Leadership Forum: March 2014
By Les Karpluk and Lyle Quan
We have had the pleasure of writing leadership columns for Fire Fighting in Canada since 2010.
By Les Karpluk and Lyle Quan
We have had the pleasure of writing leadership columns for Fire Fighting in Canada since 2010. All of our columns have focused on current issues or less-dramatic but just-as-relevant topics, such as succession planning or creating a positive culture in the fire hall. And, all of our columns have focused on one key theme that we both embraced the day we started writing: the true essence of leadership.
One of the greatest benefits of writing these columns is that, through our research and the feedback we receive from our peers, we have learned quite a bit about leadership. No one knows everything about leadership and team building, but together we have shared and learned from each other.
Through our columns and presentations we advocate that leadership is more than just wearing the white helmet or having more stripes on your shoulder than the rest of the department members; it’s about sharing what you have learned, yet at the same time, allowing others to make mistakes as they grow into their roles as leaders. Leadership is more than giving orders, it’s also about leaving a legacy that will continue to flourish long after you have left your organization.
For the fire chief, leadership is also about making sure the house is in order when you retire or leave for other opportunities. Ultimately, your goal should be to ensure that you leave the department in better shape than when you arrived and have things in order for the new fire chief. Do you have a strategic or master plan in place that can give the new fire chief some guidance as to what has been accomplished and what still needs to be addressed? Even if you don’t plan to leave the fire service in the very near future, do you have a formal plan in place to give your team and the community for which you work some indication of your future vision of the fire service? Remember, if it isn’t on paper, how can you measure your progress, or lack thereof, and how can others understand your future plans? The only way you can track and demonstrate success with your programs and initiatives is to have a plan that identifies your baseline and sets the benchmarks, along with milestones to create check points for timely reviews.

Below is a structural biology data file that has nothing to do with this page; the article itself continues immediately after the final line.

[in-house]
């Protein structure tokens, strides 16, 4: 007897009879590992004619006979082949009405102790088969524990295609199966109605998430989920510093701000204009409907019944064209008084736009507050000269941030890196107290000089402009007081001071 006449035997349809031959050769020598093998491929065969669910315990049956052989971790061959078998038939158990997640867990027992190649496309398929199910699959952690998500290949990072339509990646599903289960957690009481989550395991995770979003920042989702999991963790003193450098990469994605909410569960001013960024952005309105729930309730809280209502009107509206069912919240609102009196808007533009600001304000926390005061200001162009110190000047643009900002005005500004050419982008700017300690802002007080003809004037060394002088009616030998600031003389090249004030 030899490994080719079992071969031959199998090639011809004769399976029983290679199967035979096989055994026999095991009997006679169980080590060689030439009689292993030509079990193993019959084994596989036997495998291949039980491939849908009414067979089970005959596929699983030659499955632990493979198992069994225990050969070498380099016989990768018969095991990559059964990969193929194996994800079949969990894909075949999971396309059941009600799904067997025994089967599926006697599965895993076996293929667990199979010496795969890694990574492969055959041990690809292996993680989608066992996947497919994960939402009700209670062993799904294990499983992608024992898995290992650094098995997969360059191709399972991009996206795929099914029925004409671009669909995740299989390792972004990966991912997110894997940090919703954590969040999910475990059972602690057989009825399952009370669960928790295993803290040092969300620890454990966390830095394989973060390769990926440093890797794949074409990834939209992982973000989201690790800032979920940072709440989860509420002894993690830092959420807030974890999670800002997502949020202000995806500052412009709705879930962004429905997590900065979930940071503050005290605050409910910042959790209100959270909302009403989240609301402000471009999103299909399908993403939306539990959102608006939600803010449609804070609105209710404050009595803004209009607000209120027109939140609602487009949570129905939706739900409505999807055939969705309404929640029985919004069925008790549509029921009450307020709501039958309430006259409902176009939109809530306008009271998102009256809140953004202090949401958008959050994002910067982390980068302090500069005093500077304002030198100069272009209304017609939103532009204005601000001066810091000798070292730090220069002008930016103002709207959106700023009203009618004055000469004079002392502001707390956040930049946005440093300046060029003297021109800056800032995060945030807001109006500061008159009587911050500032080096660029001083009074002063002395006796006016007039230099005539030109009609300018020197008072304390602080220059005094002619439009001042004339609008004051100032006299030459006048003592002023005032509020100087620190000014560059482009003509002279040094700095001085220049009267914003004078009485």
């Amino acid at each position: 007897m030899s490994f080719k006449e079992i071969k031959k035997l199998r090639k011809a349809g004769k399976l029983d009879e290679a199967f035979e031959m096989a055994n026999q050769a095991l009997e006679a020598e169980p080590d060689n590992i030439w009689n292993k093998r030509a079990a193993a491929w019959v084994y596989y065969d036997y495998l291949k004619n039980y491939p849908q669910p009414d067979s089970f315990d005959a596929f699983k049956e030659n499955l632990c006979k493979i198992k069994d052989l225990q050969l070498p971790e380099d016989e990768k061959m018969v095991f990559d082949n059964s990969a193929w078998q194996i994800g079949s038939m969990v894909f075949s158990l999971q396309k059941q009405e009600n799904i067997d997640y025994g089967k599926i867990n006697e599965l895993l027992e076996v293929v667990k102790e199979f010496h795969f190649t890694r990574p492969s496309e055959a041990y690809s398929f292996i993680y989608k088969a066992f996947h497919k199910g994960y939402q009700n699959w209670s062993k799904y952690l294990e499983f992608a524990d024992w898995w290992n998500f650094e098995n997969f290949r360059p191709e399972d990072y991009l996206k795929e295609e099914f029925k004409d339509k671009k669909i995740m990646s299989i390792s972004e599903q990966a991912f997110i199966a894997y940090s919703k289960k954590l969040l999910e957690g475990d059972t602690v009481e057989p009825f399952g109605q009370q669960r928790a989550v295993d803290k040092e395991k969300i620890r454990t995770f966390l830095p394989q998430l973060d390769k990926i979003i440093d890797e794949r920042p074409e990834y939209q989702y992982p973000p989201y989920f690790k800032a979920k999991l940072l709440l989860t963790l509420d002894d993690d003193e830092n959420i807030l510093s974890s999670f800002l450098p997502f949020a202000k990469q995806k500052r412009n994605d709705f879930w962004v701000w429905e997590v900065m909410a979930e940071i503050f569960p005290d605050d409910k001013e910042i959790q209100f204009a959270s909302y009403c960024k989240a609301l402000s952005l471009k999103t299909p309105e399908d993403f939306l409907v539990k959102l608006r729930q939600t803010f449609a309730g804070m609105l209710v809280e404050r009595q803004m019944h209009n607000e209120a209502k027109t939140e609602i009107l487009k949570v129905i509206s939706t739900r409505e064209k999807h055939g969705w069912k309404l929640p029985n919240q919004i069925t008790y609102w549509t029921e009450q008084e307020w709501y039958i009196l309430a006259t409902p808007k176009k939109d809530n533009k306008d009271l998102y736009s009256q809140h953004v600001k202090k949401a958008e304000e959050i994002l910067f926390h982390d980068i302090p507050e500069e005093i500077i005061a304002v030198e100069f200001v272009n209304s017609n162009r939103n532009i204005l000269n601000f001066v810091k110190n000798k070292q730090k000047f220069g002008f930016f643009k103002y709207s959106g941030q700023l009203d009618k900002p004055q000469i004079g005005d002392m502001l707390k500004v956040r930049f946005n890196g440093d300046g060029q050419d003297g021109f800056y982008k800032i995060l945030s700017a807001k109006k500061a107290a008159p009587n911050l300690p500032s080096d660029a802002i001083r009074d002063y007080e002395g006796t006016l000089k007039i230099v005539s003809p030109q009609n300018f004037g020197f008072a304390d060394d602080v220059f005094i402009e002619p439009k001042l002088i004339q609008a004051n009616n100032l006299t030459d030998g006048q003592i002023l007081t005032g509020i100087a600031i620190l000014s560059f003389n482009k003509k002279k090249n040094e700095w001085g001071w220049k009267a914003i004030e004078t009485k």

Sooner or later, every firefighter or fire chief needs to retire and move into another phase of life. Though retirement is on the horizon (for Lyle), we plan to continue our work to promote leadership at all levels within the fire service. That might be through our column, at speaking engagements, by working with other fire departments in a consulting/supportive role or by publishing a book; that is what we see as our legacy.
Our overall goal is to ensure that our teachings and the lessons we have learned continue to flourish in the fire service. Based on this goal, we have been working on a book that we hope will offer some sage advice to present and future leaders within the fire service. We want it to be more than just another fire service book, so we have added some exercises through which you can write down and track your thoughts and future goals. As with anything in life, the results you achieve will be in direct proportion to the effort you put into your goals.
The book was expected to be released in March. Ultimately, we are hoping that the exercises in the book will lead readers to search out more information to become more aware of the key issues facing our present and future fire-service leaders.
Years from now, it is your legacy that will dictate how others remember you. Will you be one of those fire chiefs who did what they could but got out when they reached the age of retirement? Or will you be remembered as the fire chief who truly cared for his or her fire department and the people in it? These are some major questions that you not only need to ask yourself, but you need to answer honestly.
We will leave you with this final thought: If there is no plan in place for your successors then you are setting them up to fail. This is not what true leaders would leave as their legacy.
Les Karpluk is the fire chief of the Prince Albert Fire Department in Saskatchewan. Lyle Quan is the fire chief of Waterloo Fire Rescue in Ontario. Both are
graduates of the Lakeland College Bachelor of Business in Emergency
Services program and Dalhousie University’s Fire Service Leadership and
Administration program. Contact Les at email@example.com and follow
him on twitter at @GenesisLes. Contact Lyle at firstname.lastname@example.org and
follow him on twitter at @LyleQuan.